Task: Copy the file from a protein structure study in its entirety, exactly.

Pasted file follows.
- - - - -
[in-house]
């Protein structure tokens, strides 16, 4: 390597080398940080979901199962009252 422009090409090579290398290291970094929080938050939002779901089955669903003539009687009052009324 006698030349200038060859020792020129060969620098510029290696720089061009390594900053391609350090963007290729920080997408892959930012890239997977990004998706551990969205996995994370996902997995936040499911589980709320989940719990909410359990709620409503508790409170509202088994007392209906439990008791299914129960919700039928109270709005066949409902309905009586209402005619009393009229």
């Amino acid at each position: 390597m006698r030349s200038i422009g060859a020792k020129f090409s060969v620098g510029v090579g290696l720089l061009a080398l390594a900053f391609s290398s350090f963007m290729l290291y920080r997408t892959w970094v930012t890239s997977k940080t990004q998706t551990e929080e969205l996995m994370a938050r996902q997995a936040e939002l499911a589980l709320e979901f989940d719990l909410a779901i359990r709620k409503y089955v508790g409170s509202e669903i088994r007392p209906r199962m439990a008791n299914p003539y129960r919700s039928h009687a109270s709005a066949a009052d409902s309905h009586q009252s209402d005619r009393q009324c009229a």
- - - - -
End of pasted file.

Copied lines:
[in-house]
């Protein structure tokens, strides 16, 4: 390597080398940080979901199962009252 422009090409090579290398290291970094929080938050939002779901089955669903003539009687009052009324 006698030349200038060859020792020129060969620098510029290696720089061009390594900053391609350090963007290729920080997408892959930012890239997977990004998706551990969205996995994370996902997995936040499911589980709320989940719990909410359990709620409503508790409170509202088994007392209906439990008791299914129960919700039928109270709005066949409902309905009586209402005619009393009229």
């Amino acid at each position: 390597m006698r030349s200038i422009g060859a020792k020129f090409s060969v620098g510029v090579g290696l720089l061009a080398l390594a900053f391609s290398s350090f963007m290729l290291y920080r997408t892959w970094v930012t890239s997977k940080t990004q998706t551990e929080e969205l996995m994370a938050r996902q997995a936040e939002l499911a589980l709320e979901f989940d719990l909410a779901i359990r709620k409503y089955v508790g409170s509202e669903i088994r007392p209906r199962m439990a008791n299914p003539y129960r919700s039928h009687a109270s709005a066949a009052d409902s309905h009586q009252s209402d005619r009393q009324c009229a």